Live Aid was a musical touchstone for a generation. Combining the talents of many of the greatest musical stars of several decades, the mammoth concert launched the very concept of the charity mega-show. With last year's four-disc Live Aid DVD release and this summer's semi-sequel Live 8, the legendary show is back in the news.
For some reason, this brings us to the frustrating new single disc release Live Aid: 20 Years Ago Today - Selections From the Four Disc Set. I'm not sure what the intended purpose of this release is, but it's one of the most worthless DVDs I've ever held in my hands. I assumed I'd be getting a sort of "greatest hits" compilation featuring some of the more high profile performances, as a way of making people want to go out and buy the box set. (That edition doesn't include the complete concert either, but it does present at least some of every act in the show, minus the reunited Led Zeppelin.)
This newer release, however, is nothing more than a 55 minute montage of short snippets from performances. That's right, for the most part songs are not played in their entirety. So you get thirty seconds of the Cars dissolving into thirty seconds of Bryan Adams, and so on. David Bowie's "Heroes" is briefly excerpted. Mick Jagger and Tina Turner's famous collaboration is barely shown. U2's starmaking performance is equally shafted. It's unwatchable. I can't conceive of why someone would pay for something like this. It should be a free giveaway at Best Buy or something like that; a sampler to advertise a legitimate release.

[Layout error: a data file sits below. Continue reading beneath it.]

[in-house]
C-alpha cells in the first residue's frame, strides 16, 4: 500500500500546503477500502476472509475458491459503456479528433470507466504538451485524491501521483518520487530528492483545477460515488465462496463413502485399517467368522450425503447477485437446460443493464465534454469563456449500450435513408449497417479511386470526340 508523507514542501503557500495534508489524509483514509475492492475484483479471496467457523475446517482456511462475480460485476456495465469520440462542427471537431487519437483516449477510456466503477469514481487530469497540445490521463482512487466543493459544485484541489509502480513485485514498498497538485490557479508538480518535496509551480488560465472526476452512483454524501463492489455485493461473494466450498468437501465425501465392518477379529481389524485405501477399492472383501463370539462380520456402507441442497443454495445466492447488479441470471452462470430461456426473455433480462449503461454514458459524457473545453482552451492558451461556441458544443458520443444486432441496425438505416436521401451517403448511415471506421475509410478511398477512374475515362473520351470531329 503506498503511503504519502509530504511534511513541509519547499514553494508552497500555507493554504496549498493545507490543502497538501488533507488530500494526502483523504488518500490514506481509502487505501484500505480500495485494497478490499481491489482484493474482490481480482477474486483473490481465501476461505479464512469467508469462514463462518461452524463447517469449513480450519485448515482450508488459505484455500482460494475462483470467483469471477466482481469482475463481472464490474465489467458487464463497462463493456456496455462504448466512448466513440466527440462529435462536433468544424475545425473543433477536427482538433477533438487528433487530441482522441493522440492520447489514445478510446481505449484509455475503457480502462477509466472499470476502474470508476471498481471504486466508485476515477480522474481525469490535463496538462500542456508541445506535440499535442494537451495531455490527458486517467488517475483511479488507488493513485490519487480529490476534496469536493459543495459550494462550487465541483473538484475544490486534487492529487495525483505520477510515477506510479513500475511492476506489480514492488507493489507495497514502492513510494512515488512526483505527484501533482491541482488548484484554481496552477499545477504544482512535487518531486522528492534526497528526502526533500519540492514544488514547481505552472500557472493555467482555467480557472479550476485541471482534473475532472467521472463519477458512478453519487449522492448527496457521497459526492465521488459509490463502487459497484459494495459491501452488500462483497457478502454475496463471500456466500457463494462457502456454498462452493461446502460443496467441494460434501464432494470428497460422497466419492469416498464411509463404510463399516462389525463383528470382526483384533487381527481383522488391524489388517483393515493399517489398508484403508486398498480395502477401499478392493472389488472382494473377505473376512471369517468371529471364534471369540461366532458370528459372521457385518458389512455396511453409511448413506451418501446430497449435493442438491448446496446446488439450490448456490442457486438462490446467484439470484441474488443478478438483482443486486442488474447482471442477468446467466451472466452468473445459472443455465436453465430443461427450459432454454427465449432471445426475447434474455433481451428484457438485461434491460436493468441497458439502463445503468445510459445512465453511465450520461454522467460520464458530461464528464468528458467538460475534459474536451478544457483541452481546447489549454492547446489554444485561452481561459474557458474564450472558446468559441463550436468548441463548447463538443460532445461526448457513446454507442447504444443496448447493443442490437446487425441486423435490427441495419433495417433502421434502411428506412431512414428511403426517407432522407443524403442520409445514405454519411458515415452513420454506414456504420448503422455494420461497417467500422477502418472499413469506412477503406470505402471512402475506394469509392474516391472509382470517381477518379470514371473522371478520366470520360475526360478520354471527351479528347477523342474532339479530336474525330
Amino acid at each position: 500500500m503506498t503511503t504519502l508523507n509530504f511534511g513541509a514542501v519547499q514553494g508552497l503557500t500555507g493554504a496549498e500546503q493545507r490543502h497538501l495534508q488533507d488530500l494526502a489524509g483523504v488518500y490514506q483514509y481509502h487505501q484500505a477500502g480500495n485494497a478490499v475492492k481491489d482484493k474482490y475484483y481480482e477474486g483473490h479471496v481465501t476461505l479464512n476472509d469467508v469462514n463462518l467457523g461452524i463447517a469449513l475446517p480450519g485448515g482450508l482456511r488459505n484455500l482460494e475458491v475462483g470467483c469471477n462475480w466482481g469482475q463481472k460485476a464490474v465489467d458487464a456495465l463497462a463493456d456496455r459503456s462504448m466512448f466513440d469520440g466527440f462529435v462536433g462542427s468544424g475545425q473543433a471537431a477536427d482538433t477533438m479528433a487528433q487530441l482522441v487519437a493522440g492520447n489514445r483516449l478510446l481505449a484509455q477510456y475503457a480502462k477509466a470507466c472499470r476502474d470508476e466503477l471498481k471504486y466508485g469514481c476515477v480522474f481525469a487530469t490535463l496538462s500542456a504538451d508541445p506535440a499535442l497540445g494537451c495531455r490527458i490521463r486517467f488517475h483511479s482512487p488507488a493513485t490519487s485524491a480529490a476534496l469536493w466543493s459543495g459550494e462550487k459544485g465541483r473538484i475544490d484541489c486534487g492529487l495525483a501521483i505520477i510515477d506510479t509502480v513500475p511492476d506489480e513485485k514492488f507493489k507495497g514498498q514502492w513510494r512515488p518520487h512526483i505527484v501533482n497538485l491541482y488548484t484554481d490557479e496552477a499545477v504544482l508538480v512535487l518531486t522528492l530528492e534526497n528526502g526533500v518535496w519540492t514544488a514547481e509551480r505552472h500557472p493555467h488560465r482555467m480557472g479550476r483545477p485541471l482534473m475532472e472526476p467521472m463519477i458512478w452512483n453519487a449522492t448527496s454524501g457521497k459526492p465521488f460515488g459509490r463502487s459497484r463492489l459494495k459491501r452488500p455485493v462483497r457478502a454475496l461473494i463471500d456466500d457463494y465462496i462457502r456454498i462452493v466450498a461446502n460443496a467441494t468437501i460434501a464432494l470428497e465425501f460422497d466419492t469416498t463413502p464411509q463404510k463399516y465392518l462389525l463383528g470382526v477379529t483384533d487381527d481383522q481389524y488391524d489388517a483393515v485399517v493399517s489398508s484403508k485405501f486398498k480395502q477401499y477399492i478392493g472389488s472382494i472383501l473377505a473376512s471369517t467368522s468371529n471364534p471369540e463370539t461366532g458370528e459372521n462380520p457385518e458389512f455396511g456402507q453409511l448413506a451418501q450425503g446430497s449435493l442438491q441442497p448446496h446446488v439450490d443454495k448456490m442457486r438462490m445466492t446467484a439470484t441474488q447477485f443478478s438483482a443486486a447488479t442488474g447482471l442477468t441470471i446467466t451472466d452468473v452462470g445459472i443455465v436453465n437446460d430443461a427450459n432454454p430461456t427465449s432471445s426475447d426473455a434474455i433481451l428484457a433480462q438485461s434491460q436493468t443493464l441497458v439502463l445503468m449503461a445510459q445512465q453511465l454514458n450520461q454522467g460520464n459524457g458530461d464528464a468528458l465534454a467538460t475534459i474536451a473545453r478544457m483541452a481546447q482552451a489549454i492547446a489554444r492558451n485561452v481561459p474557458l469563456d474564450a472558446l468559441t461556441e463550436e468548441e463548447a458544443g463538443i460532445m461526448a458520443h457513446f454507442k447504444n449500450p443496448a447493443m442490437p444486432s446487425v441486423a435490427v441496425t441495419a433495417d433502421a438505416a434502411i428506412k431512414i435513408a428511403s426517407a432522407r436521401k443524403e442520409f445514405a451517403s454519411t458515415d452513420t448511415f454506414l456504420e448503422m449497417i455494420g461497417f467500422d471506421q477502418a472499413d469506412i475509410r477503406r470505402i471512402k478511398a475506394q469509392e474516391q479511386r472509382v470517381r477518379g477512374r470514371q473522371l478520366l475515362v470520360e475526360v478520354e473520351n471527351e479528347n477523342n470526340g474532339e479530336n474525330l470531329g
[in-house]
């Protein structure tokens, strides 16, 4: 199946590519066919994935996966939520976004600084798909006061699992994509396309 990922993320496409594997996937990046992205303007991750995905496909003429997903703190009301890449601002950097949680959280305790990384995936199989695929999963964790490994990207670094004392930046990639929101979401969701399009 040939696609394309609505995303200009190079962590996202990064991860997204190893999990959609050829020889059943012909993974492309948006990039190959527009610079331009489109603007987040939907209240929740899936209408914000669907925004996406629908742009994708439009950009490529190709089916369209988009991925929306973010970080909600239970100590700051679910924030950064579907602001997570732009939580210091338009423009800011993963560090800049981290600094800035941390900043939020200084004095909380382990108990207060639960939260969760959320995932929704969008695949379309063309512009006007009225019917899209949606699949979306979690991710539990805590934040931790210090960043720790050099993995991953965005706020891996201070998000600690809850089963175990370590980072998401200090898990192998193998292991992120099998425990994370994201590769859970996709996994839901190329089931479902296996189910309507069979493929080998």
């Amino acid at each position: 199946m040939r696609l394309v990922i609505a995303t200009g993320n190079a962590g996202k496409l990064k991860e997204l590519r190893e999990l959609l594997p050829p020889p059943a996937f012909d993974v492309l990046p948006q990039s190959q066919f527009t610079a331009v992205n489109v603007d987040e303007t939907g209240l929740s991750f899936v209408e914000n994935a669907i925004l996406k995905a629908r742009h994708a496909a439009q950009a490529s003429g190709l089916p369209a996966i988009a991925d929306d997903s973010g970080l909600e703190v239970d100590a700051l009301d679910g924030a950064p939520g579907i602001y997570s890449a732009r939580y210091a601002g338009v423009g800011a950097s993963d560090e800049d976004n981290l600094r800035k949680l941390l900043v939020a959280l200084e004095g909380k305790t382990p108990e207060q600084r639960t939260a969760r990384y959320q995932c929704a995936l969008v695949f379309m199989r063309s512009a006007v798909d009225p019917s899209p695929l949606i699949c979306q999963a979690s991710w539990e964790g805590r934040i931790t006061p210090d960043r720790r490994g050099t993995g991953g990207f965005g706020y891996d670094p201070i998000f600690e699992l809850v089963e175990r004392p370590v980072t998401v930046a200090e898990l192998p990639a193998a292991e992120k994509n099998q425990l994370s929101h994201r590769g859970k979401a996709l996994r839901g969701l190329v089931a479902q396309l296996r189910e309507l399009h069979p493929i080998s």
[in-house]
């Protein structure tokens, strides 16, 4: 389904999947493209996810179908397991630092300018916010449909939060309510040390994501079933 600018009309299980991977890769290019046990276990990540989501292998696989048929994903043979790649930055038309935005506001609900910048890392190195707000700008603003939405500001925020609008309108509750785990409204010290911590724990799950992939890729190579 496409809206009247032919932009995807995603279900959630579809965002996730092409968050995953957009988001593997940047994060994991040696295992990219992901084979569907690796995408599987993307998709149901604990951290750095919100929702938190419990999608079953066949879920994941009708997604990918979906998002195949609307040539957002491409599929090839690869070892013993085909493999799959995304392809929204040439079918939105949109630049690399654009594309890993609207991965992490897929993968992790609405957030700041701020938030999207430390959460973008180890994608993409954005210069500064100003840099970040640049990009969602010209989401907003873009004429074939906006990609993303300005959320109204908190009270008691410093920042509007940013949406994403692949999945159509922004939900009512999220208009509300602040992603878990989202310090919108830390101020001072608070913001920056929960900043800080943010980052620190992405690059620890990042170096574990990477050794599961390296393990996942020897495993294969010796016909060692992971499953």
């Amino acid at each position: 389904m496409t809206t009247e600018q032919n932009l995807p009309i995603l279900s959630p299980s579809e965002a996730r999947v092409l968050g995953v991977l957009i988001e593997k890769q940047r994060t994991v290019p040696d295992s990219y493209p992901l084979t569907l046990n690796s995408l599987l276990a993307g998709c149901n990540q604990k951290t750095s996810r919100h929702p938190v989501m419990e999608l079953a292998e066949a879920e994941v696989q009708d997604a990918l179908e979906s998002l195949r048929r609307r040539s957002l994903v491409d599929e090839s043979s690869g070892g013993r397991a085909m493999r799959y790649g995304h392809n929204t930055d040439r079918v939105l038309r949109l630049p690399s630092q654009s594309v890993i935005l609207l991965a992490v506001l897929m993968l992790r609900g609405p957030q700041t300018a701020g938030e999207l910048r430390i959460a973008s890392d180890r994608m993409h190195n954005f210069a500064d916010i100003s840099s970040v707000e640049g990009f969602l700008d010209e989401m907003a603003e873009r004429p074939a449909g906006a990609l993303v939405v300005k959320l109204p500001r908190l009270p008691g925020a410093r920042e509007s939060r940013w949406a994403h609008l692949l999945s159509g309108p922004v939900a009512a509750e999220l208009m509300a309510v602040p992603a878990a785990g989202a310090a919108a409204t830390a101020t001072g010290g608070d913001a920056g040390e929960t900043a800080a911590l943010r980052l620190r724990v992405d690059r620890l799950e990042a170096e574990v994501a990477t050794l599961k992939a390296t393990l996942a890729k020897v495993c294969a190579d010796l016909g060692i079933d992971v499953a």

The only two songs to play at length are Queen's "Radio Ga Ga" and the climax of the London show "Do They Know It's Christmas?" The Queen song is probably included as a nod to the fact that even in such a loaded field, Freddie Mercury stole the show. But "Radio Ga Ga" isn't the best song they played. Their legendary mini-set featured a medley of their biggest hits. And the inclusion of the excellent "Do They Know It's Christmas?" only serves to point out the puzzling lack of "We Are The World," which might not be a great song, but it should be here.
Perhaps as annoying as the nature of the editing is the fact that the disc is unnavigable. A list of songs is available, but it's not clickable. There is no real menu screen. To add insult to injury, there are only twelve chapters, so skipping ahead means skipping half a dozen "songs" at once. Ludicrous!
All in all, a confusing and poorly thought-out release.
The full-screen video looks pretty good, considering the age of the footage. Some of the cameras obviously had technical problems at the time (banding seems inherent to the source for some angles) and the image has obviously been worked over pretty heavily. The added sharpening and contrast aren't too distracting, and I found that they helped update the look somewhat. But this isn't a modern concert recording by a long shot.
The audio is available in Stereo, DD 5.1 or DTS. All tracks sound good. A lot of care was taken in adapting the recordings for the multi-track mixes and the use of the surrounds is subtle, but effective. The music is punchy and sounds very nice.
Nothing worth noting.
No fully comprehensive Live Aid DVD has been released, and the pattern seems to be moving in the opposite direction. This botched disc is a total waste of space. Considering that it sells for $9.99 on Amazon.com and the full 4 disc version currently sells for $26.74 on the same site, it really serves no purpose. Do not buy this disc thinking that you are getting a concert. It's a hack job and shouldn't have been released.